I cannot pinpoint (or haven’t tried) the date of these publications, but I would gather mid to late 1970s.

Three redeeming elements in Sex and the City: the Movie

Love letters from great men

I seem to have developed a strange predilection for women’s fiction over the last few years, and have become a regular viewer – that is, once or twice a month – of the Belgian women’s channel VijfTV since they started airing De Co-assistent . Part of my attraction to women’s fiction is due to the fact that I like to cry (remember, tearjerkers are one of the body genres). Last Friday that station broadcast Linda Hamilton and Jacqueline Bisset in Sex & Mrs. X and I fell asleep afterwards during Cruel Intentions, an interesting update to Les Liaisons dangereuses.

The thing that started my proclivity to chick flicks and women’s fiction was my viewing last summer with my girls of the series Sex and the City during our vacation at Le Crotoy. But even before that, there was my liking of Bridget Jones’s Diaries when it came out and more recently the riveting zipless fuck read by Erica Jong during the summer of 2006.

So it came to pass that I saw Sex and the City: The Movie over the weekend. Since I only do appreciative criticism on these pages I want to focus on three redeeming elements of this film, of which I can say that it lasts 142 minutes, which are 120 minutes too many.

  • Redeeming element number one:

Love Letters of Great Men. A fictional book, which will soon enough become a real one. Quotes from Beethoven‘s letter to his Immortal Beloved: “Though still in bed, my thoughts go out to you, my Immortal Beloved.” The letter ends in the unforgettable lines

ever thine

ever mine

ever ours

  • Redeeming element number two:

The love story between Miranda and Steve. Miranda is the only woman in Sex … whose acting moves me. I’ve always liked Steven.

  • Redeeming element number three:

Louise, the asistent to Carrie Bradshaw is quite endearing. She is played by Jennifer Hudson.

Finally, trying to stay clear of negative criticism, does not mean I cannot use somebody else’s words to lambast this film: Manohla Dargis of The New York Times found Sex and the City: The Movie “a vulgar, shrill, deeply shallow — and, at 2 hours and 22 turgid minutes, overlong — addendum to a show.”

Mad love

On double coding, guilty pleasures and Roland Kaiser‘s “Santa Maria.”YouTube

Guilty pleasures is about liking things you shouldn’t be liking,  Roland Kaiser‘s “Santa Maria.”YouTube for example.

You shouldn’t like “Santa Maria” because it is in “poor taste”.

Another example of guilty pleasure would be a man who watches television shows marketed towards women such as Sex and the City. This is considered a guilty pleasure because it violates most western ideas what society views as masculine. For this reason the man in question may watch this show in secret because other members of the society may react negatively to a man watching a feminine television show.

The postmodern age is gentle towards guilty pleasures.

Double coding

Yet, I don’t agree with Umberto Eco when he says that in a postmodern world you can no longer say: “I love you madly”.

It’s is too Barbara Cartland-ish, say Eco. I don’t agree. Long live mad love. Although I don’t agree, Eco formulated his point beautifully, in a way that captures the voice of compatriot Alberto Moravia. Here is the quote:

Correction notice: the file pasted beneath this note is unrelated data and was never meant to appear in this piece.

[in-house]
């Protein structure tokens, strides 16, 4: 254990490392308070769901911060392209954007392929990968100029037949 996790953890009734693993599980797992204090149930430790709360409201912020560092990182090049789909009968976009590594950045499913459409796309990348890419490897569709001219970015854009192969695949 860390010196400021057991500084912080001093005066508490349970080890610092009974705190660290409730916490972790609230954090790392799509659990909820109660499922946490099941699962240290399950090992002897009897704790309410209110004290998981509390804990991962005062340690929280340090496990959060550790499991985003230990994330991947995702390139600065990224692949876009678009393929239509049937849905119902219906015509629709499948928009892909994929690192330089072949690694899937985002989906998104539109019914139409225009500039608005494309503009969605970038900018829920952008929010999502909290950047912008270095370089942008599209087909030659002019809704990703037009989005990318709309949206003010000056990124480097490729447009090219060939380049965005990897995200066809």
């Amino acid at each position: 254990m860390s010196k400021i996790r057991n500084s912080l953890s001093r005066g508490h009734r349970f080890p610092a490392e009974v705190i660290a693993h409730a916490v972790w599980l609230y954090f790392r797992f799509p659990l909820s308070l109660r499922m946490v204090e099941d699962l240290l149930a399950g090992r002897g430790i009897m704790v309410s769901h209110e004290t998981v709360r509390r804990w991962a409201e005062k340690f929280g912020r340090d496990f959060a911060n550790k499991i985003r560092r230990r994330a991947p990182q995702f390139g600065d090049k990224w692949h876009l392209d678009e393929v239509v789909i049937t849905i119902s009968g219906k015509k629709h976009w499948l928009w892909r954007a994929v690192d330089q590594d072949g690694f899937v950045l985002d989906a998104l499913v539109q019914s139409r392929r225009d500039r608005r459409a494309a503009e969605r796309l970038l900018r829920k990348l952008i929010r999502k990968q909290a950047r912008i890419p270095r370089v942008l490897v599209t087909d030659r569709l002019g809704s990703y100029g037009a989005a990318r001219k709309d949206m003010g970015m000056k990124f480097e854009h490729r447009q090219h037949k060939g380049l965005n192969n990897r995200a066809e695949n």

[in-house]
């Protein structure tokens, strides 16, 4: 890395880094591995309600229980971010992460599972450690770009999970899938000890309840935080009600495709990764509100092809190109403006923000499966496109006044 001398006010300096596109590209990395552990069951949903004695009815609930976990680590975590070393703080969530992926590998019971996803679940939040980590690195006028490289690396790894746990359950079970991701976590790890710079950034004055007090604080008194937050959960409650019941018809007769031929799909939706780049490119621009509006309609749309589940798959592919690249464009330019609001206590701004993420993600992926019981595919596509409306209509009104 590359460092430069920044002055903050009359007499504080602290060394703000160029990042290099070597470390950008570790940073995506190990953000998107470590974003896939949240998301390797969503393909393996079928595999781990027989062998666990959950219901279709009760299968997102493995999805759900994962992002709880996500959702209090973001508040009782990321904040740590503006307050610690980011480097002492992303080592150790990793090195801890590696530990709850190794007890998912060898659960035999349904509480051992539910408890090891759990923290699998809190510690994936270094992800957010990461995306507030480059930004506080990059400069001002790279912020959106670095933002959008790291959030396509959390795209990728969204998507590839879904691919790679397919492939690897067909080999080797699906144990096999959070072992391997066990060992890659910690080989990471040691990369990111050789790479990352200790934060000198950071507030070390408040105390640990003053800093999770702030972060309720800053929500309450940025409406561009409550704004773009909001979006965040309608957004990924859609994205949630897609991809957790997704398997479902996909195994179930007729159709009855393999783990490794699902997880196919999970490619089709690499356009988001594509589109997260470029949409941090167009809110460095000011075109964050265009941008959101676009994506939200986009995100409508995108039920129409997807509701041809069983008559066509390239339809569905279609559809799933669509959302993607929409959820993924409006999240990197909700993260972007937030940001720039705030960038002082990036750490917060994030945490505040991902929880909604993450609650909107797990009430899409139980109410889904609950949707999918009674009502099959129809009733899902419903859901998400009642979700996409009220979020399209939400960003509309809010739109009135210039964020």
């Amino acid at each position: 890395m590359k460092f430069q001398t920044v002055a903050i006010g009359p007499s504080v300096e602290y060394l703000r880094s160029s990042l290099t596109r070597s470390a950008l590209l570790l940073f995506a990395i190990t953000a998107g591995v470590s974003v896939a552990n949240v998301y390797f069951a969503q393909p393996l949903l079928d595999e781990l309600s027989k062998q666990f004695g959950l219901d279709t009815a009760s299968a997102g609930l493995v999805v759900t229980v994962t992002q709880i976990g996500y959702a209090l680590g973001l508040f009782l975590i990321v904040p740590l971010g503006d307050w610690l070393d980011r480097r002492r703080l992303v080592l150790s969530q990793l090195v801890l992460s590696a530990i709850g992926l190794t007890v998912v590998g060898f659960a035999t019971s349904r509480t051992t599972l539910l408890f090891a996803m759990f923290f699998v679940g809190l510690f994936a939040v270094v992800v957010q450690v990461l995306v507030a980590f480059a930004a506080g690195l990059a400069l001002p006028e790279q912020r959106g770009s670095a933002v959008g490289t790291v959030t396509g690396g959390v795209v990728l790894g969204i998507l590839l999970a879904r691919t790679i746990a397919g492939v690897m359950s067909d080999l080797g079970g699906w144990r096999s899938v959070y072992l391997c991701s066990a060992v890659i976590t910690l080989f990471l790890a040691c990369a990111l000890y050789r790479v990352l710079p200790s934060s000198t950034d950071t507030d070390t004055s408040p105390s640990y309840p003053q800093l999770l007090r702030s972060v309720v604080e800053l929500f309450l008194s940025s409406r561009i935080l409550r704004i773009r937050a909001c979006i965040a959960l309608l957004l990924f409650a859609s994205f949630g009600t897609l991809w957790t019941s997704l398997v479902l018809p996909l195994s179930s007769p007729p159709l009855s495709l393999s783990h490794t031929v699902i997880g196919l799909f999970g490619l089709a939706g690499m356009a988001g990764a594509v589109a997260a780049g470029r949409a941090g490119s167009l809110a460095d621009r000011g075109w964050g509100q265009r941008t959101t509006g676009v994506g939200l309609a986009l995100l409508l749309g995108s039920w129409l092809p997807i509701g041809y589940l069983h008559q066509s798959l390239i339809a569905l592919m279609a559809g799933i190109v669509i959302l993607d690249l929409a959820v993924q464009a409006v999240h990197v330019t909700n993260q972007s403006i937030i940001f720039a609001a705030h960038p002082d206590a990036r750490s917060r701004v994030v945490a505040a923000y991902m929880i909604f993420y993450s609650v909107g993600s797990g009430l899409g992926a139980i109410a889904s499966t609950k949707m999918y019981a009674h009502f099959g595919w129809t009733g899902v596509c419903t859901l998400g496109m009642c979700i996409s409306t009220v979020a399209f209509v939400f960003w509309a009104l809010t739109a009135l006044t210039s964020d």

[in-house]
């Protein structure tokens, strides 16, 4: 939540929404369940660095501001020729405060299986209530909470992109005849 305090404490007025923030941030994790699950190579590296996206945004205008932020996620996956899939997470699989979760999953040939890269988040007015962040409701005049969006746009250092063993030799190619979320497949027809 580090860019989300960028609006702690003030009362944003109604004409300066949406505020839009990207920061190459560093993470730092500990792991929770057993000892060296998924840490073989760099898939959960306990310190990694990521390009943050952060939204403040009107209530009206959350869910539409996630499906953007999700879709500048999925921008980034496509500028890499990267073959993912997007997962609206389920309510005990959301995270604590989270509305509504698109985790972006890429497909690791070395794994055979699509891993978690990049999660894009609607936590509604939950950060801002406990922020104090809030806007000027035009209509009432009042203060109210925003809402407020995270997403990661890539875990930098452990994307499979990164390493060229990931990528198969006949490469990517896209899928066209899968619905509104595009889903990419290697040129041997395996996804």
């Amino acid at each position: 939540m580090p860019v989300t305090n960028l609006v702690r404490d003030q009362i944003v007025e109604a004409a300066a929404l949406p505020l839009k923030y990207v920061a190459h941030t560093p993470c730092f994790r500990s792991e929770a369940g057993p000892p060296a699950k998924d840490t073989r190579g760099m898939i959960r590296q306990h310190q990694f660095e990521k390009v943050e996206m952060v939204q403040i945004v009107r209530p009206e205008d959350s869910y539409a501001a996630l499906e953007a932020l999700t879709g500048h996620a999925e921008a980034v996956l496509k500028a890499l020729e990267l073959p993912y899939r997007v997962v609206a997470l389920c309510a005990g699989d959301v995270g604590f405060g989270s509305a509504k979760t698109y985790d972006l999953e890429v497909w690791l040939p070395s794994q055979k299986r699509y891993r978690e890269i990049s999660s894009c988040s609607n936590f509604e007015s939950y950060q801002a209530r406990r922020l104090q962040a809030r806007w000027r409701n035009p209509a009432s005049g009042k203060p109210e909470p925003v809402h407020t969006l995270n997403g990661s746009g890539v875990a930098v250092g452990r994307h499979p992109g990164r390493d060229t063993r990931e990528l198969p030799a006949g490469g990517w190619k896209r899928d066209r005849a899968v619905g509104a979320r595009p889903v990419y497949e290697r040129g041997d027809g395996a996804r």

“I think of the postmodern attitude as that of a man who loves a very cultivated woman and knows that he cannot say to her “I love you madly”, because he knows that she knows (and that she knows he knows) that these words have already been written by Barbara Cartland. Still there is a solution. He can say “As Barbara Cartland would put it, I love you madly”. At this point, having avoided false innocence, having said clearly it is no longer possible to talk innocently, he will nevertheless say what he wanted to say to the woman: that he loves her in an age of lost innocence.” —Umberto Eco

If Hitler Had Been a Hippy

If Hitler Had Been a Hippy How Happy we Would Be[1][2] is a 2008 series of paintings by Jake and Dinos Chapman which deface orginal paintings by Adolf Hitler. The Chapmans previously used a similar ploy on work by Goya (Insult to Injury).

At the end of May 2008 the White Cube Gallery exhibited the 20 authenticated watercolours and oils painted by Adolf Hitler, which the brothers have defaced with hippie motifs. Jake Chapman described most of the dictator’s works as ‘awful landscapes‘ which they had ‘prettified‘.

On a general level, if Rome was the art world capital from the Renaissance to the 1850s, Paris from the 1850s until WWII, a title which Paris lost to New York after the war; could it possibly be that London, with artists such as Emin, Hirst and the Chapmans, is the current art world capital? I don’t see any other country but the UK coming with consistently exciting work.

WMC#42: To shake memories into the air

This post rhymes with air

She threw back her hair
Like I wasn’t there
And she sipped on a julep.
Her shoulders were bare
And I tried not to stare


“Summer (The First Time)” (1973) by Bobby Goldsboro

A Hemisphere in Your Hair (French: Un hémisphère dans une chevelure) is a poem by Baudelaire collected in Paris Spleen.

Laisse-moi respirer longtemps, longtemps, l’odeur de tes cheveux, y plonger tout mon visage, comme un homme altéré dans l’eau d’une source, et les agiter avec ma main comme un mouchoir odorant, pour secouer des souvenirs dans l’air.
Long let me inhale, the odour of your hair,
into it plunge the whole of my face, like a thirsty man
into the waters of a spring and wave it in my fingers like a scented handkerchief,
to shake memories into the air.

In the film Withnail & I Richard Griffith’s character recites the line “Laisse-moi respirer longtemps, longtemps, l’odeur de tes cheveux” (Eng: Long let me inhale, the odour of your hair).